There is a lot going on with the ICARUS group right now. Some of us are in the field working on both ICARUS stuff, and other conservation projects, others are working on contacts and financial backers, while others are getting ready to head into the field for research…. and one of us is getting ready to go camping on vacation… *crosses fingers nothing goes amiss between now an then*
But the one thing that all of us share, no matter how far apart we are, or what we happen to be doing, is that we all live our lives as conservationists. You don’t need to stand on street corners with picket signs in order to live as a conservationist – though, honestly, sometimes standing on street corners with picket signs is completely warranted and a good way (if done calmly and concisely) to help spread awareness.
However, you don’t need to do that, in order to spread conservation awareness. All you need to do is to act and think like a conservationist. Signing and sharing petitions can help, but the truth is that many petitions have little impact on matters of conservation. Hug conglomerates have entire divisions devoted to getting around those petitions, and unless there is proof of violations of law, simply petitioning them to do something differently, will not actually force them to change. However, if you see an individual harming the environment, you can politely and concisely say something to them about it, and discuss what they could do differently.
This could be in regard to anything at all that effects the world around us or the animals in it. If a friend has found a baby animal and decided to try and raise it as a pet, let them know how damaging that is to the animal if they aren’t a professionally trained rehabilitator. The fact that they’re your friend should make it easier to talk to them, rather than harder. If you see someone throwing trash down, don’t simply shake your head and pick it up. Call their attention to the fact that you saw them do it. Yes, they might respond sarcastically, or tell you to mind your own business, but what you have to remember is that anything which hurts your environment, and the world you live in is your business. The person throwing trash out and walking away isn’t thinking in terms of the fact that that trash is going to be someone else’s problem for anywhere from a few months to a few thousand years, because it’s not going to just vaporize the moment it hits the ground.
Conservation is a mindset and way of life. It means speaking out – respectfully, but passionately – whenever you’re given the opportunity to spread awareness about something. It means seeing yourself as the voice of the animals and planet, even though it might be difficult. The little actions are every bit as important as the larger ones. If you confront someone about throwing out garbage, and then pick it up, and a child witness this, you are influencing that child – anyone, really – who watches the interaction. It is easy to say you are a conservationist, but it is much more difficult to live as one, because it means you must be conscientious of the world around you.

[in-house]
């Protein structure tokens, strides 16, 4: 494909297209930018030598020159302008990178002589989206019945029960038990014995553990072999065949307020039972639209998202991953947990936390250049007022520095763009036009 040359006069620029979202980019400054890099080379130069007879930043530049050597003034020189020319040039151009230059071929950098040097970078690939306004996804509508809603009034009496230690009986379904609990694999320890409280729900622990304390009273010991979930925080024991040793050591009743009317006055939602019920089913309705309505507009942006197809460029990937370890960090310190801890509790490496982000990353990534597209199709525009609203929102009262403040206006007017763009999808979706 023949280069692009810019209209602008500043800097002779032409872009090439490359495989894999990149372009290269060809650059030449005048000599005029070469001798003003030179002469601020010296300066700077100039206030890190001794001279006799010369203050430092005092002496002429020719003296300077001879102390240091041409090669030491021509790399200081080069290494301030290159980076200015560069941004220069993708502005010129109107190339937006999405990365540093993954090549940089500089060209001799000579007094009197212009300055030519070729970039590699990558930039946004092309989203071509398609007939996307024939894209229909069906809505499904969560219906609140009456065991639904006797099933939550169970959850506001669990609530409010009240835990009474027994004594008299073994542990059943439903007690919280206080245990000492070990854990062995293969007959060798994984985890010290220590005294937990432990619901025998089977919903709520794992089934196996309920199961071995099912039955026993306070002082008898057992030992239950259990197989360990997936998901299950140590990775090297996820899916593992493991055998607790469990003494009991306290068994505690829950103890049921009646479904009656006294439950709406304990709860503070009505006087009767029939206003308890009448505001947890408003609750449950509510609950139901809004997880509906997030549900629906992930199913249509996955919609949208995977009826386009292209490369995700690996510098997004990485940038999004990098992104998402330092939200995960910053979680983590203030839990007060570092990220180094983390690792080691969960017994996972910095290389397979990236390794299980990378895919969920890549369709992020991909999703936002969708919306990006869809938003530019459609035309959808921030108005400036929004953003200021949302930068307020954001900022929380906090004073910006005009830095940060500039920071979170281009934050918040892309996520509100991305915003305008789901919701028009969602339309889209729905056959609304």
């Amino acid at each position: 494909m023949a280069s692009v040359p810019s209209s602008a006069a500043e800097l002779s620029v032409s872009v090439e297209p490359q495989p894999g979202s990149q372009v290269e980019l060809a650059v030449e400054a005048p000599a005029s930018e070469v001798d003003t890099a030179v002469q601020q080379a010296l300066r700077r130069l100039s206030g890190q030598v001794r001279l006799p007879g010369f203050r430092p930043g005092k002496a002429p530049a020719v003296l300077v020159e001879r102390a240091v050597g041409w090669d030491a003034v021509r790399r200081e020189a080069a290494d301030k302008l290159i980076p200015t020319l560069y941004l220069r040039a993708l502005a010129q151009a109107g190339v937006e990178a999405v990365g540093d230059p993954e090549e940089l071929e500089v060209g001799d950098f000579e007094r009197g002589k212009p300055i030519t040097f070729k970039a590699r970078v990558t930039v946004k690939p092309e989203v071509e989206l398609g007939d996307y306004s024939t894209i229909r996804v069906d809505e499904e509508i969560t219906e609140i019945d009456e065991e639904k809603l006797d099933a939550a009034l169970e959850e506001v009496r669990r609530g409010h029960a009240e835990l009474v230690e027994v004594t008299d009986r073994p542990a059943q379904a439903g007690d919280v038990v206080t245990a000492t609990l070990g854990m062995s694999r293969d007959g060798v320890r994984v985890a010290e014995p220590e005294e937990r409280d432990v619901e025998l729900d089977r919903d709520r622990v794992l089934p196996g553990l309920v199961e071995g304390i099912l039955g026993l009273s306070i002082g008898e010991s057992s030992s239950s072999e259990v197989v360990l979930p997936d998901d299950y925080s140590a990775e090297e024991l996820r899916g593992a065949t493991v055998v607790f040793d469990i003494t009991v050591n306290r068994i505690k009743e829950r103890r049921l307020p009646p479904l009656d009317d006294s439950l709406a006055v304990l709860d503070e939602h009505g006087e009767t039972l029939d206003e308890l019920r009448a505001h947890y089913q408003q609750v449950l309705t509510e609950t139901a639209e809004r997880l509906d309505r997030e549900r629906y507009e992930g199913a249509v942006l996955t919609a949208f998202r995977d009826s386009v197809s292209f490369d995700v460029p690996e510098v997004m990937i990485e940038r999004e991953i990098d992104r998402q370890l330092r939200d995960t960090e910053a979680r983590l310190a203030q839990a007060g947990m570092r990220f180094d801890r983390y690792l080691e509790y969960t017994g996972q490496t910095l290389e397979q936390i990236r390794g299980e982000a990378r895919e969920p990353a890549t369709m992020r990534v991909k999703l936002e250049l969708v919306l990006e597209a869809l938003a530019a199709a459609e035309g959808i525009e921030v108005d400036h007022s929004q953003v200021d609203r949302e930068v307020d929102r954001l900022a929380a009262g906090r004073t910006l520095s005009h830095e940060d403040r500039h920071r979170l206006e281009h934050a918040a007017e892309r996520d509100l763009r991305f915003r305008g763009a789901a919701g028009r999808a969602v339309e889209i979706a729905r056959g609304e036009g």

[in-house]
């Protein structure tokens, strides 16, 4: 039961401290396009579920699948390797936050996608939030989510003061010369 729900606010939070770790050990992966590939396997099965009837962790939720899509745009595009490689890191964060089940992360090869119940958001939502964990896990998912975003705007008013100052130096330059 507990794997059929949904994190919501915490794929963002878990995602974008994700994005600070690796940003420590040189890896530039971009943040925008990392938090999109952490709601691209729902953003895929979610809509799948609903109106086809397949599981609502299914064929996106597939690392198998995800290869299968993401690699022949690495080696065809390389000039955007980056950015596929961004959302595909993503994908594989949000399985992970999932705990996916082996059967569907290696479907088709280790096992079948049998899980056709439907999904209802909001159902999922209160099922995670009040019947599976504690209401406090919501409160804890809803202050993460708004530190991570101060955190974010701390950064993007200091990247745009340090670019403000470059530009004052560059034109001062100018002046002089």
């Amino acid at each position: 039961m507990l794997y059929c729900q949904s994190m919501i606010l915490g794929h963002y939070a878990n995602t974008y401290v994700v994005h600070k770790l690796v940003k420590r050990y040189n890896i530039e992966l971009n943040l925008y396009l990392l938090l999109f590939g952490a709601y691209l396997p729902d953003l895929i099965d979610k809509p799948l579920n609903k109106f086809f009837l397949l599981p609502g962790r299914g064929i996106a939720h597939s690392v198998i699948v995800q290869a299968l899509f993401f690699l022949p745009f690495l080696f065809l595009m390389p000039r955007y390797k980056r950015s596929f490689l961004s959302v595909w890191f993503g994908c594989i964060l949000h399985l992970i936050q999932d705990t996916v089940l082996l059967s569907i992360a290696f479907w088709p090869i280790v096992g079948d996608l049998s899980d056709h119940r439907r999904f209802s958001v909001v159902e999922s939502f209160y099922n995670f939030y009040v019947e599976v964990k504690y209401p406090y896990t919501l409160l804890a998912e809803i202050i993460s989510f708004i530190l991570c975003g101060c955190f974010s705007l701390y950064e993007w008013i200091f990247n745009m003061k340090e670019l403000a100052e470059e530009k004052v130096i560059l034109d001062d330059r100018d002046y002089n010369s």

That said, acting conservatively does not mean you can’t go out and have fun, it just means you need to think about the things most people never spare a thought for. Heading to a local high school football game? If they happen to be one of the shockingly many teams with a live big cat (or other exotic animal) on the sidelines as a mascot, reconsider going to the game. Or attend, but also write a letter to the school board, or local representatives explaining why having a live mascot like that is animal cruelty, and animal exploitation. While you’re at the game, if people around you are exclaiming how awesome it is for the kids to have a live mascot, speak up, and explain that it’s not awesome for the animal at all. You will likely meet with argument, but you don’t have to agree with it. The very fact that you speak out will influence people, even if it doesn’t seem like it at the time. Children, in particular, are sponges for information. Even the child of someone who believes that the live mascot is a great thing, might hear your opposition to it, and in our world of technology, go home and research conservation.
Remember, you cannot know something until you learn it, and you cannot learn until someone teaches you. It’s up to all of us to spread our knowledge to others. The information might lay fallow within the minds of some, but in others, it will grow into a vast forest of understanding, and continue to influence them, and subsequently whoever they spread that understanding to, for the rest of their lives.
So as we go about our lives, researching subjects in the field, making contacts, or enjoying nature, remember that conservation is not a passive word. It is an active, growing and evolving one, and we all are responsible for feeding it, and promoting that growth and evolution.
Featured photo is from my last trip west, which included Yellowstone, and Hebgen Lake. Yellowstone was a unique conglomeration of avid conservationists, and completely opposite and grossly ignorant tourists, who often had to be stopped from doing things like wondering off trail, or trying to touch the bison or shoo them off the road. Lots of information was offered during that trip…
I had other photos but WordPress wouldn’t show them for some reason.
Author: Artemis Grey